I’m in Elementary School and It Pains Me That My Parents Don’t Get Along

Dear Troubleshooter:

I’m a girl in an upper grade of elementary school. My parents don’t get along with each other and I want to ask for your advice about their divorce.

My father doesn’t speak much and only says the bare minimum, such as “good morning.” It’s like he lives in a different world.

I can’t be rebellious because I get scared when my father is angry, and so I’ve never fought with him. I feel like there’s this distance between us.

I learned that my father doesn’t like my mother anymore. But out of concern for our livelihood, among other reasons, he said they are not going to divorce until my older sister and I are grown up.

It’s hard for me to pretend to smile in front of my friends and family every day.

My parents will be together for almost 10 more years until I grow up. Rather than have bad feelings between us, I would prefer they split up now.

Is there anything I can do to help them as an elementary school student? Please let me know.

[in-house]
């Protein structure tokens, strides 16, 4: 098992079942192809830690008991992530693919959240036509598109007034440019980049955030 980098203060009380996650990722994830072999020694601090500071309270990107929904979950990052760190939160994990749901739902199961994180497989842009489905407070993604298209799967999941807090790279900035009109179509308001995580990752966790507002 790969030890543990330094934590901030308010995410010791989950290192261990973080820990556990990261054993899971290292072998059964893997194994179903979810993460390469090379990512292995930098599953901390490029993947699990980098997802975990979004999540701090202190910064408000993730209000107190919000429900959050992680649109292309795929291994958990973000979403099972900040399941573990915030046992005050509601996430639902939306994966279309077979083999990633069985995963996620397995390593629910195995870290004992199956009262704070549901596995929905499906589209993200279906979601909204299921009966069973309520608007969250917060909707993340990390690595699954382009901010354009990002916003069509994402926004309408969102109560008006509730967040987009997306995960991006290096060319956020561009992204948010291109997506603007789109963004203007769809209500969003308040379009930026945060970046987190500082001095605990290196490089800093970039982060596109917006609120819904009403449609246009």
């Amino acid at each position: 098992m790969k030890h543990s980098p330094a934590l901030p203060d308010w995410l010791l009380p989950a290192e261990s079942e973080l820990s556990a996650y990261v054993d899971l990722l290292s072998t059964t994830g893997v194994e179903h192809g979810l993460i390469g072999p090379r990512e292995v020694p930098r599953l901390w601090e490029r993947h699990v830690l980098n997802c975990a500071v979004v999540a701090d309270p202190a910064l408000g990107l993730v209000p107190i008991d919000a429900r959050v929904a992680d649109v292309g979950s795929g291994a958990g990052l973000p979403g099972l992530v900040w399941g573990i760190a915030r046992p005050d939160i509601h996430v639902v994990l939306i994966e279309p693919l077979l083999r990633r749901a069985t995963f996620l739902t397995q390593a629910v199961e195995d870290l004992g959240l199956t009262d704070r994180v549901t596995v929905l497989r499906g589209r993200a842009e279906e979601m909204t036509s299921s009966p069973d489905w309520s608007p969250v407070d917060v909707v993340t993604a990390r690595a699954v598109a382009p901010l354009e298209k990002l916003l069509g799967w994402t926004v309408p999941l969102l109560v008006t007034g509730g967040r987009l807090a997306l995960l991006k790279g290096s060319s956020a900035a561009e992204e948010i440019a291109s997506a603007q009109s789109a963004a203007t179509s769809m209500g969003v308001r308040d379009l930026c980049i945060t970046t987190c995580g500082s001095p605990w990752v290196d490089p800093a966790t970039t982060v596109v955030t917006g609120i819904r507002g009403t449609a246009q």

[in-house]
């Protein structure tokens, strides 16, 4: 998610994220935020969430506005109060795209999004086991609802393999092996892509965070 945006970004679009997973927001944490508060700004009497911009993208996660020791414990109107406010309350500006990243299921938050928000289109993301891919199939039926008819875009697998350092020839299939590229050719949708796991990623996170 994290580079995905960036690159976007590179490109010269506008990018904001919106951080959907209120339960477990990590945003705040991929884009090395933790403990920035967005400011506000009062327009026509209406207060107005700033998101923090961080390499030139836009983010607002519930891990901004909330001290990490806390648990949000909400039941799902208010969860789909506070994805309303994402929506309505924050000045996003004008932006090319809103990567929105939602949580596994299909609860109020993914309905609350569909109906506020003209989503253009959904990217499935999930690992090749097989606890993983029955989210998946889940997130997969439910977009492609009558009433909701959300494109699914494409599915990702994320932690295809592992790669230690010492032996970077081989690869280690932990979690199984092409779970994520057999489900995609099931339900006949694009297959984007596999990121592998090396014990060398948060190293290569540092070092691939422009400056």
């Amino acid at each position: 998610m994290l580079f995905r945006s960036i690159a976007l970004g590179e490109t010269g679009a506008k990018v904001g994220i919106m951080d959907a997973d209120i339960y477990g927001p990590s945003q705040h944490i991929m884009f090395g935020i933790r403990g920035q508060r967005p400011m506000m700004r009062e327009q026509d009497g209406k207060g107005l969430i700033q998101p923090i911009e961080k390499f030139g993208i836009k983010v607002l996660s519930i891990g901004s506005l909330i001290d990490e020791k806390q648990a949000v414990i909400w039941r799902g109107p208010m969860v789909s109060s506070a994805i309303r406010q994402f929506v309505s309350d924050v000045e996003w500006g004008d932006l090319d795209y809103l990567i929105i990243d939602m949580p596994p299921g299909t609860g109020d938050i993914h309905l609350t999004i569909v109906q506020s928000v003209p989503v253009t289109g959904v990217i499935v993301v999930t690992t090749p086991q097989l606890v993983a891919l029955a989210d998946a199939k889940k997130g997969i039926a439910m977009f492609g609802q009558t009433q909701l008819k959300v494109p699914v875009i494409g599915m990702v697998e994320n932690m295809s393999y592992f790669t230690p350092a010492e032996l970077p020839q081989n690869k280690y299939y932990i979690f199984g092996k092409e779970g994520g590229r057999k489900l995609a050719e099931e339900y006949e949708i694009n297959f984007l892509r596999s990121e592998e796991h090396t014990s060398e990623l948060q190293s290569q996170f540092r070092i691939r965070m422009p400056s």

— S, Tokyo

Dear Ms. S:

It must be really hard for you because your parents do not get along. However, there are some things that only they can know about their married life. As a child, what you can do for them is very limited, but why don’t you openly express your feelings to your parents, especially your father? If you are not comfortable talking directly to your father, a letter may be a good idea.

Although your father’s love for your mother has faded, he seems to believe that he still has feelings for his family. At the very least, he still greets you every day and appears to feel responsible for you and your sister’s upbringing. However, his perception is wrong if he thinks he can offer your family scraps of love and responsibility. Your father needs to realize how painful it is for you to live, feeling no compassion or love from him.

You, on the other hand, need to spend time and use your mind to take care of yourself. Use books, movies and television to learn a lot about the lives and cultures of different people. There are so many things going on in this world, and there are various moments of joy and sorrow. Please try to get to know people who are living life to the best of their abilities in the midst of all those feelings. It may lead you to see the problems you are facing now from a different perspective.

I sincerely hope that you will take care of your own future.

— Masami Ohinata, university president